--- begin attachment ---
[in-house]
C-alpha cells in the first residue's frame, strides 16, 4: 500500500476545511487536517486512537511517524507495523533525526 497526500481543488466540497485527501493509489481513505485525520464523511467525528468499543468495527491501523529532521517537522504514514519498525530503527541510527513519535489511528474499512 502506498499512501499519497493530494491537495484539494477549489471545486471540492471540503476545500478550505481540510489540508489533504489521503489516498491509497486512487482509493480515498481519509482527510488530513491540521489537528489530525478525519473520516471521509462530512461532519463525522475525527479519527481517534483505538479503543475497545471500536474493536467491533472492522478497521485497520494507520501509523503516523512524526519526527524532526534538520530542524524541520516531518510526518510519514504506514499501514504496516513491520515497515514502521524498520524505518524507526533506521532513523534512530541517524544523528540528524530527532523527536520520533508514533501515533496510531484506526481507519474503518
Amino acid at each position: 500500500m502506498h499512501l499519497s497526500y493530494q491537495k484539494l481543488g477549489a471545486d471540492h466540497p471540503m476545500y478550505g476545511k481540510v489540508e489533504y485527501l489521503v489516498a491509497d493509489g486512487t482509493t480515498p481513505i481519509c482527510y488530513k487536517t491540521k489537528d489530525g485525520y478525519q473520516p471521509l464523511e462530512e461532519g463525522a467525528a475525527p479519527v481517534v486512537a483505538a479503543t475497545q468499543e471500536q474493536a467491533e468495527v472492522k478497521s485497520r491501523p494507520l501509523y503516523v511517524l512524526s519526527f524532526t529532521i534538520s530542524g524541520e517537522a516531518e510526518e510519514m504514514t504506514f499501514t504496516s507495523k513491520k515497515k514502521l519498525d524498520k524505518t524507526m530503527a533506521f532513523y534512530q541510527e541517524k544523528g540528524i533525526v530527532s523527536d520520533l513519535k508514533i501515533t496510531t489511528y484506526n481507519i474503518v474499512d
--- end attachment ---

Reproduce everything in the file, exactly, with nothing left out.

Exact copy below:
[in-house]
C-alpha cells in the first residue's frame, strides 16, 4: 500500500476545511487536517486512537511517524507495523533525526 497526500481543488466540497485527501493509489481513505485525520464523511467525528468499543468495527491501523529532521517537522504514514519498525530503527541510527513519535489511528474499512 502506498499512501499519497493530494491537495484539494477549489471545486471540492471540503476545500478550505481540510489540508489533504489521503489516498491509497486512487482509493480515498481519509482527510488530513491540521489537528489530525478525519473520516471521509462530512461532519463525522475525527479519527481517534483505538479503543475497545471500536474493536467491533472492522478497521485497520494507520501509523503516523512524526519526527524532526534538520530542524524541520516531518510526518510519514504506514499501514504496516513491520515497515514502521524498520524505518524507526533506521532513523534512530541517524544523528540528524530527532523527536520520533508514533501515533496510531484506526481507519474503518
Amino acid at each position: 500500500m502506498h499512501l499519497s497526500y493530494q491537495k484539494l481543488g477549489a471545486d471540492h466540497p471540503m476545500y478550505g476545511k481540510v489540508e489533504y485527501l489521503v489516498a491509497d493509489g486512487t482509493t480515498p481513505i481519509c482527510y488530513k487536517t491540521k489537528d489530525g485525520y478525519q473520516p471521509l464523511e462530512e461532519g463525522a467525528a475525527p479519527v481517534v486512537a483505538a479503543t475497545q468499543e471500536q474493536a467491533e468495527v472492522k478497521s485497520r491501523p494507520l501509523y503516523v511517524l512524526s519526527f524532526t529532521i534538520s530542524g524541520e517537522a516531518e510526518e510519514m504514514t504506514f499501514t504496516s507495523k513491520k515497515k514502521l519498525d524498520k524505518t524507526m530503527a533506521f532513523y534512530q541510527e541517524k544523528g540528524i533525526v530527532s523527536d520520533l513519535k508514533i501515533t496510531t489511528y484506526n481507519i474503518v474499512d